8 Reasons Why Your Child Hates Reading

8 Reasons Why Your Child Hates Reading

Are you troubled by your child's disinterest in​ reading? Maybe you have a​ young child just learning to​ read. You try to​ encourage the learning by reading together. However, each reading session is​ a​ struggle. Your child shuns it​ like a​ hated vegetable . or​ maybe your child can already read, but just doesn't want to. They even tell you straight in​ your face, "I hate reading."

How did it​ come to​ this? Why does your child dislike reading? Basically, it​ comes down to​ one thing: the love for reading was never ignited or​ have been extinguished. Here are 8 ways to​ kill a​ child's love for reading:

1. Reading sessions are more like drilling sessions. Don't quiz and test children when reading. It's ok to​ point things out and ask questions to​ promote thinking but make sure it​ stays FUN. Don't turn it​ into a​ pressurized teaching session. Yes, you hope that they learn something from the reading but don't make that your main objective. Read to​ enjoy the story. Learning usually takes place when the teaching is​ not so obvious.

2. Television, video and computer games takes center stage when it​ comes to​ relaxation and entertainment. These strongly distracts children from reading. There needs to​ be a​ limit to​ these activities if​ you want to​ convince them that books can be entertaining too.

3. Reading books that are too difficult for their reading level. it​ is​ very discouraging for children to​ open a​ book and not know how to​ read many of​ the words. Where is​ the joy when you struggle to​ get through a​ page? Know your child's reading ability and get books appropriate to​ their level.

4. Reading sessions turn into screaming and put down sessions. Parents need to​ hold realistic expectations of​ their children. Control frustrations when children don't excel as​ fast as​ you wish they would. Watch your tongue and avoid derogatory remarks such as​ "Can't you remember that word, we just read it," or​ "I've told you many times already. What's wrong with you?"

5. Reading books that are of​ no interest to​ them. How do children regard these books? BORING! to​ a​ young boy, reading a​ book on dinosaurs may be more captivating than reading a​ book about Dick and Jane. Draw your teenagers into reading with books that they can relate too. I know when I was that age I was game for books on love, romance, and friendship. Capitalize on your child's hobbies and interests.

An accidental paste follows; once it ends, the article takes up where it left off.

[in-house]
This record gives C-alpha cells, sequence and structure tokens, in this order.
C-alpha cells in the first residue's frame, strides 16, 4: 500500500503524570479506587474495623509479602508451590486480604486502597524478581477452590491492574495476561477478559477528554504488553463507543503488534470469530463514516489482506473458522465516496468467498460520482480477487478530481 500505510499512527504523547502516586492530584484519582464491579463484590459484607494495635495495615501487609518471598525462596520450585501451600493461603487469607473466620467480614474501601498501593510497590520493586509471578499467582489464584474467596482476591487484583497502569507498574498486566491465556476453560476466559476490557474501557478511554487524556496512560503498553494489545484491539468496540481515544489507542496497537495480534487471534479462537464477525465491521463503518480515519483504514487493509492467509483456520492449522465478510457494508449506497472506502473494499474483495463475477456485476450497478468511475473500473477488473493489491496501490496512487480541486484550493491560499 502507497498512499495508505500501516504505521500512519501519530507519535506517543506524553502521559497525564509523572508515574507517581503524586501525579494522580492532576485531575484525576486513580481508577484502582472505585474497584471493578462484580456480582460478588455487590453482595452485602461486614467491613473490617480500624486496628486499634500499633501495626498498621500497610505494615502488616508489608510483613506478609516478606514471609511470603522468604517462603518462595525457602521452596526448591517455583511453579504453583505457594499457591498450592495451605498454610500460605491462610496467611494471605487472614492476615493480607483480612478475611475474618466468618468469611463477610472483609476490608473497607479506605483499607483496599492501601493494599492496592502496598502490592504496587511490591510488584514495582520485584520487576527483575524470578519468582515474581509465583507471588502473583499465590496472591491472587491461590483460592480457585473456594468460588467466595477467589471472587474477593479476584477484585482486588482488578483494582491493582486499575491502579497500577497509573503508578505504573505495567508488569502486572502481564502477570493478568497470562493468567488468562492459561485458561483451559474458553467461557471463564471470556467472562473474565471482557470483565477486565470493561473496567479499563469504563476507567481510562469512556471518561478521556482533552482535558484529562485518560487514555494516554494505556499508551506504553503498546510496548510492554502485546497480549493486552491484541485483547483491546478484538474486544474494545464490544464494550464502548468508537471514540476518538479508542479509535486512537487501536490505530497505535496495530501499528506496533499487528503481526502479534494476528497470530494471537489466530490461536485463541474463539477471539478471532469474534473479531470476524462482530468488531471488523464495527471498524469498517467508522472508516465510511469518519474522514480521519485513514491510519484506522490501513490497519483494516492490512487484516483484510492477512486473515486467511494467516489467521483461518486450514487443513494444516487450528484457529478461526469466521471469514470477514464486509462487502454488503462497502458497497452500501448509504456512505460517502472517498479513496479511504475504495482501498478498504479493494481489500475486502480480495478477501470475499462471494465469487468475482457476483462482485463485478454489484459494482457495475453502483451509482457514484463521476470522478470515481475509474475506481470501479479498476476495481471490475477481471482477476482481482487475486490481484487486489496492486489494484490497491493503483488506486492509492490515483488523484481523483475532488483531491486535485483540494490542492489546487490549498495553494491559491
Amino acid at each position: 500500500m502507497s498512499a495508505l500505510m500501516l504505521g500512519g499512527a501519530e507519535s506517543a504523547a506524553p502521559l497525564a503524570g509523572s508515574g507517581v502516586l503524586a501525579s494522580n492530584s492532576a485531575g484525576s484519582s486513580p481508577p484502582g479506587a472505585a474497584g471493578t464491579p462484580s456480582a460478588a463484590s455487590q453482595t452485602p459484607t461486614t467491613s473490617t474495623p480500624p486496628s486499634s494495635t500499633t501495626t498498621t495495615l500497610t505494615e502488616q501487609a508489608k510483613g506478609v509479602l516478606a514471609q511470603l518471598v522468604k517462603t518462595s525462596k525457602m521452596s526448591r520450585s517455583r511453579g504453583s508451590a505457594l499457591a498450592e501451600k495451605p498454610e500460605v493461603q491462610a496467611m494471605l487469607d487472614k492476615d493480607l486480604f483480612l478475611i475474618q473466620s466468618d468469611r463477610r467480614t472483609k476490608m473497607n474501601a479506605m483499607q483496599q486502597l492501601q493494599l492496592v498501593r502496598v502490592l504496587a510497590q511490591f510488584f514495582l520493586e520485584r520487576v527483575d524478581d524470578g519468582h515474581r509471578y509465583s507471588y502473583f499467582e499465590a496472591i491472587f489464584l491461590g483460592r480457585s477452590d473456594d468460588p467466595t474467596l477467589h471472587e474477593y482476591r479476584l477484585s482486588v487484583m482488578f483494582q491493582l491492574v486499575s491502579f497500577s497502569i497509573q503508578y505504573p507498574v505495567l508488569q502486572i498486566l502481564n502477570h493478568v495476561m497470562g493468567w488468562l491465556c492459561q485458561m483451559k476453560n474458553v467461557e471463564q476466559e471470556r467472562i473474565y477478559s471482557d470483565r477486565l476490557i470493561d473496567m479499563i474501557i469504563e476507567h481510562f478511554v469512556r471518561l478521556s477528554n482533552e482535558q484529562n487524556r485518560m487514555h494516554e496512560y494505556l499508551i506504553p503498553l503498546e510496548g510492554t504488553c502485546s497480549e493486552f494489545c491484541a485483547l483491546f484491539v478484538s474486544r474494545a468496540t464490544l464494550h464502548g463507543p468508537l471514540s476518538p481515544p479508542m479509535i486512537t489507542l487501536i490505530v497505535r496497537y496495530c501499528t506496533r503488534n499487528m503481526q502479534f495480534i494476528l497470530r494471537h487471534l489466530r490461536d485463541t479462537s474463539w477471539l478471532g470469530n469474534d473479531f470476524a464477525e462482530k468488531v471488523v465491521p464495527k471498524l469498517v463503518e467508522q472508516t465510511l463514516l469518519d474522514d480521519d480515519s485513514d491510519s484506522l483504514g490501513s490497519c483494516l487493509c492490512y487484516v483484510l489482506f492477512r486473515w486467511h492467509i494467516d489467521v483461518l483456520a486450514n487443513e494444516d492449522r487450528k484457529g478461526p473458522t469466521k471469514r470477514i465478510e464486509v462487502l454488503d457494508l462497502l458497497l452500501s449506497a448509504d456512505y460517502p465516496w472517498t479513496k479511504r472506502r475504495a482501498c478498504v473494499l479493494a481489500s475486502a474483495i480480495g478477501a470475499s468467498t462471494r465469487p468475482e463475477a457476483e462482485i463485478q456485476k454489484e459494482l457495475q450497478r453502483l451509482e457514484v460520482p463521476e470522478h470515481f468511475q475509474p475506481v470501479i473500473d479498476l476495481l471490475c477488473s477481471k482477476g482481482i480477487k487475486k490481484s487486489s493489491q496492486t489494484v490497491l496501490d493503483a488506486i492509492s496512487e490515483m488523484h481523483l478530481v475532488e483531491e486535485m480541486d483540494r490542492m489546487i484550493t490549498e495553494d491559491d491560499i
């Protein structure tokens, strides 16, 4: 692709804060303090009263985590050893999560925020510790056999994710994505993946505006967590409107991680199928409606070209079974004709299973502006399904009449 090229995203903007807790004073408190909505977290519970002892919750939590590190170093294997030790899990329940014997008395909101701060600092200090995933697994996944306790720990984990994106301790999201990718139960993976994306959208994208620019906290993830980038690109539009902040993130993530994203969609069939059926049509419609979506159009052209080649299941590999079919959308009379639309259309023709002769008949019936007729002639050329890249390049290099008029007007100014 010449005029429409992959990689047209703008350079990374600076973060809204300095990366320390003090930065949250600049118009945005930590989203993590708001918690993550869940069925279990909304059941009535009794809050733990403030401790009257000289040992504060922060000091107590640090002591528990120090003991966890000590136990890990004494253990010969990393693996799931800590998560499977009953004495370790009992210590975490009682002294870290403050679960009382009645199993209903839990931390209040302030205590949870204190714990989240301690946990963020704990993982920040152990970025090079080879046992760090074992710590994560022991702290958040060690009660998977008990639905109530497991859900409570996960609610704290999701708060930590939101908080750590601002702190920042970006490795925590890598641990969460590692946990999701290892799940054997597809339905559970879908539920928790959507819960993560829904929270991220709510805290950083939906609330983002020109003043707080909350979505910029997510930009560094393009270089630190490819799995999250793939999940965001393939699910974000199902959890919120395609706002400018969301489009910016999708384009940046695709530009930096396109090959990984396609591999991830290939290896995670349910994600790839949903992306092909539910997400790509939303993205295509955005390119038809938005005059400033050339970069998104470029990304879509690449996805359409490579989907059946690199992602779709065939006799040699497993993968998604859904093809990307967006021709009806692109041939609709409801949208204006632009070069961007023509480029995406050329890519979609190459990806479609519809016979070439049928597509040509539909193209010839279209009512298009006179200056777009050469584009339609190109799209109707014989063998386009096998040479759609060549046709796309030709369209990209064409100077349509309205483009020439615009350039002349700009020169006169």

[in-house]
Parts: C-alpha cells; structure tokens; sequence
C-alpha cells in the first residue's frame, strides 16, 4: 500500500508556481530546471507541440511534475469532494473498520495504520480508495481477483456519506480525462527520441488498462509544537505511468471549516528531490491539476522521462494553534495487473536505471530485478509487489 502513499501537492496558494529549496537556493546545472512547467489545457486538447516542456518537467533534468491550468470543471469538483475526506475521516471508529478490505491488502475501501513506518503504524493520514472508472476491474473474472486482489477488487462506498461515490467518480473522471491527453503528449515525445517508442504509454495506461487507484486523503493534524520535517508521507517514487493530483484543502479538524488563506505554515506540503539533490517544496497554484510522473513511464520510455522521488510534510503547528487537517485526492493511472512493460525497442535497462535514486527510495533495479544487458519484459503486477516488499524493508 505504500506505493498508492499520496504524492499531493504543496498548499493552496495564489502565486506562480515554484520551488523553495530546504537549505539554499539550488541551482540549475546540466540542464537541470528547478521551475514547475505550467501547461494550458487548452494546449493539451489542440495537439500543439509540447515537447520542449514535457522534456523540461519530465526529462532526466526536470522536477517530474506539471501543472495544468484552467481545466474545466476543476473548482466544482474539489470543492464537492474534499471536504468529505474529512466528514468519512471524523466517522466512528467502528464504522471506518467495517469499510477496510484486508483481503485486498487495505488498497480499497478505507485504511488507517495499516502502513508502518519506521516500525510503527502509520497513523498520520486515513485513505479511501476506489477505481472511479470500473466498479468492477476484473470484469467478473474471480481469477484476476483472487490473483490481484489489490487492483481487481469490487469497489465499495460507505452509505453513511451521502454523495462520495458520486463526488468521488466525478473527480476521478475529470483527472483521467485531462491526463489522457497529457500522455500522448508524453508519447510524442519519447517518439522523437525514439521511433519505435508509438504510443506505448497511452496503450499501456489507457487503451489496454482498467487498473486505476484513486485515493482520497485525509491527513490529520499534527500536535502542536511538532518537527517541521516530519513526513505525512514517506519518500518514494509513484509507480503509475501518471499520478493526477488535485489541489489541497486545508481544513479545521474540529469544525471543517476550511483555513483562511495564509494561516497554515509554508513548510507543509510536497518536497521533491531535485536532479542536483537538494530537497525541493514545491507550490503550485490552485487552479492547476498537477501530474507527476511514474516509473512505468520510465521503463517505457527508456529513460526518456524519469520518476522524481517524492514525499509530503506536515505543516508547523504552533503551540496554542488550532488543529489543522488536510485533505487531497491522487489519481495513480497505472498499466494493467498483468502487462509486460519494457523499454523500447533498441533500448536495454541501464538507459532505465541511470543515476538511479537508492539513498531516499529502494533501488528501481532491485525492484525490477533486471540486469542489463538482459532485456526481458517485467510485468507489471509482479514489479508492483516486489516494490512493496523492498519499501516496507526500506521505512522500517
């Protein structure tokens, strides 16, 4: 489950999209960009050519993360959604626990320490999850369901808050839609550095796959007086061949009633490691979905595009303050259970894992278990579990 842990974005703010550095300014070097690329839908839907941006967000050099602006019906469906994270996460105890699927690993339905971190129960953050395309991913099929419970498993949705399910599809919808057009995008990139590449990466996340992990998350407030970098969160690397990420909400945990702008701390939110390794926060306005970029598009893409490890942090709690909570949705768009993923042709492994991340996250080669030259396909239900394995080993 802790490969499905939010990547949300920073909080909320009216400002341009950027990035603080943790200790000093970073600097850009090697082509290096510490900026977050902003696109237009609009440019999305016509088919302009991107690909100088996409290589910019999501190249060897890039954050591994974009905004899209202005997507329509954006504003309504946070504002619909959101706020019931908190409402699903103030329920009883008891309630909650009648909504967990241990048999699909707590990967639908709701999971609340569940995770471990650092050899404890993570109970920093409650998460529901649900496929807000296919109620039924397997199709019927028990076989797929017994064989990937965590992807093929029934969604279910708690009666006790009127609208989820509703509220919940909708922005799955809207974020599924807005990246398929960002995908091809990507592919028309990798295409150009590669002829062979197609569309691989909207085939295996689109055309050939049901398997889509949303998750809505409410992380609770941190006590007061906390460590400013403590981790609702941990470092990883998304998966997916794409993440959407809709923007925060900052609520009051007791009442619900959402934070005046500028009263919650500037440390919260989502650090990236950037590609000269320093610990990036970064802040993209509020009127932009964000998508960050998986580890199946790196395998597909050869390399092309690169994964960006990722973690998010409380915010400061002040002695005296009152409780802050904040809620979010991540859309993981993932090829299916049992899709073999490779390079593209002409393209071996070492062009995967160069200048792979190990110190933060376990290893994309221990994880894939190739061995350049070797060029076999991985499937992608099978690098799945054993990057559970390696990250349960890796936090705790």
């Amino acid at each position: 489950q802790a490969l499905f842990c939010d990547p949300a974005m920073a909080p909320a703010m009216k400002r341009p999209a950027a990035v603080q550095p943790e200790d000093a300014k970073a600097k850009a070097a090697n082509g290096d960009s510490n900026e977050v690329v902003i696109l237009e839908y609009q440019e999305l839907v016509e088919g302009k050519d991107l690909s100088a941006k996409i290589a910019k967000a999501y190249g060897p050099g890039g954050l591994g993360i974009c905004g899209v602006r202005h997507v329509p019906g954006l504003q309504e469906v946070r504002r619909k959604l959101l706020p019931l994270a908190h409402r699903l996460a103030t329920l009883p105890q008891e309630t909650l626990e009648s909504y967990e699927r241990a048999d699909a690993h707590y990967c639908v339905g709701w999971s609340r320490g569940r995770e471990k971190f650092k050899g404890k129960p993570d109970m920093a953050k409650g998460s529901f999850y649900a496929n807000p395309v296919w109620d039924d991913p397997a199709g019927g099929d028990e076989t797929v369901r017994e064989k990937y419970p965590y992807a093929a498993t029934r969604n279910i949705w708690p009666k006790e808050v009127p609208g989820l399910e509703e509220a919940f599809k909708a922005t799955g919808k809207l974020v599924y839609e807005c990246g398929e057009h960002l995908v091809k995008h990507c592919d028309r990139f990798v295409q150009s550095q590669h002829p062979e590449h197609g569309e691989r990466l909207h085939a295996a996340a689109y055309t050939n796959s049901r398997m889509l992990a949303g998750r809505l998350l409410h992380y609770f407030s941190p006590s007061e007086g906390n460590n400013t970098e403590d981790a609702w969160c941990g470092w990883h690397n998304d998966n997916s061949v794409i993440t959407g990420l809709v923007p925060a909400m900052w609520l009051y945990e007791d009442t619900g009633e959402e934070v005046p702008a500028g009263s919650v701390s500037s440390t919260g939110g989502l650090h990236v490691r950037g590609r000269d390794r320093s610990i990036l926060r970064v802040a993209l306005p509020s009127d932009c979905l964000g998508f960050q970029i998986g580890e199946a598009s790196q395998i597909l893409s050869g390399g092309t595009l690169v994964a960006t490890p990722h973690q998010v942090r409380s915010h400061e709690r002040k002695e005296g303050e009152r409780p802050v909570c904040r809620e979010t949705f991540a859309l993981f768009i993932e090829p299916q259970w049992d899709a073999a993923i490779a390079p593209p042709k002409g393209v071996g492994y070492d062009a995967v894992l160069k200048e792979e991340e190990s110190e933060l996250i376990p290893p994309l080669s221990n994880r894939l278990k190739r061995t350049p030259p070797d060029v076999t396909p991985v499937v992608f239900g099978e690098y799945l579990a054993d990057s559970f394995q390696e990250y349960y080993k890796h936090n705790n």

6. Forced reading. for older children, sometimes homework is​ in​ the form of​ assigned readings. Usually a​ report has to​ be handed in​ at​ the end. Although this is​ done under good intentions, it​ is​ easy for a​ child to​ regard reading as​ a​ chore to​ be done. Very likely too, the assigned reading is​ not of​ their choice and therefore, not of​ their liking. Reading in​ this situation is​ like dragging feet in​ the mud.

7. Peer pressure. This is​ another factor that affects older children. Kids can be cruel with their branding and teasing. The term "nerds" and "geeks" are usually thrown at​ those that indulge in​ books. Your child may very well choose to​ shun books just to​ fit in​ and be one of​ the "cool kids."

8. Limiting what children read. Imagine if​ you loved sci-fi books but was told you could only read classics. What a​ damper that would be for you right? Be open to​ what your child wants to​ read. You may think your child has moved passed picture books but he wants it​ anyway. Let him. or​ you may think reading comic books have less educational value then reading well known novels. Remember, it's a​ book in​ their hands nonetheless. So, whether it​ be fiction, non-fiction, picture books, comic books, magazines etc... be supportive.

You want to​ get your child reading, you have to​ first show that it​ is​ fun and enjoyable. Don't push too hard to​ get your child to​ learn to​ read or​ read to​ learn. Only when there is​ love for reading can the learning begin.

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